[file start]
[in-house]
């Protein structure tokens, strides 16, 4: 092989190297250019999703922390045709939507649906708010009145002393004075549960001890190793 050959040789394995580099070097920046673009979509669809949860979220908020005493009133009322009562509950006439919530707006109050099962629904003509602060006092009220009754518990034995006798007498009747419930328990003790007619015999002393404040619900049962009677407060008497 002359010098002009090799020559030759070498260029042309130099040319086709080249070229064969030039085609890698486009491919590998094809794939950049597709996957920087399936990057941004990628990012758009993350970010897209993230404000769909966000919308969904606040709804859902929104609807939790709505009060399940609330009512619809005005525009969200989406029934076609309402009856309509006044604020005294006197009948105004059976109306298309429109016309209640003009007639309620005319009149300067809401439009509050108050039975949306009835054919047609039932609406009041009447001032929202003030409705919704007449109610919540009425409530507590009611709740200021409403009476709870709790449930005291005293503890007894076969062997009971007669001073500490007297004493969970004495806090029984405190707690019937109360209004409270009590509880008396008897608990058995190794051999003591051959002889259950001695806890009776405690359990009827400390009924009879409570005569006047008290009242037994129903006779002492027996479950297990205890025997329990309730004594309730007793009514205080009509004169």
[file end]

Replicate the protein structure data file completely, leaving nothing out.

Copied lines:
[in-house]
């Protein structure tokens, strides 16, 4: 092989190297250019999703922390045709939507649906708010009145002393004075549960001890190793 050959040789394995580099070097920046673009979509669809949860979220908020005493009133009322009562509950006439919530707006109050099962629904003509602060006092009220009754518990034995006798007498009747419930328990003790007619015999002393404040619900049962009677407060008497 002359010098002009090799020559030759070498260029042309130099040319086709080249070229064969030039085609890698486009491919590998094809794939950049597709996957920087399936990057941004990628990012758009993350970010897209993230404000769909966000919308969904606040709804859902929104609807939790709505009060399940609330009512619809005005525009969200989406029934076609309402009856309509006044604020005294006197009948105004059976109306298309429109016309209640003009007639309620005319009149300067809401439009509050108050039975949306009835054919047609039932609406009041009447001032929202003030409705919704007449109610919540009425409530507590009611709740200021409403009476709870709790449930005291005293503890007894076969062997009971007669001073500490007297004493969970004495806090029984405190707690019937109360209004409270009590509880008396008897608990058995190794051999003591051959002889259950001695806890009776405690359990009827400390009924009879409570005569006047008290009242037994129903006779002492027996479950297990205890025997329990309730004594309730007793009514205080009509004169």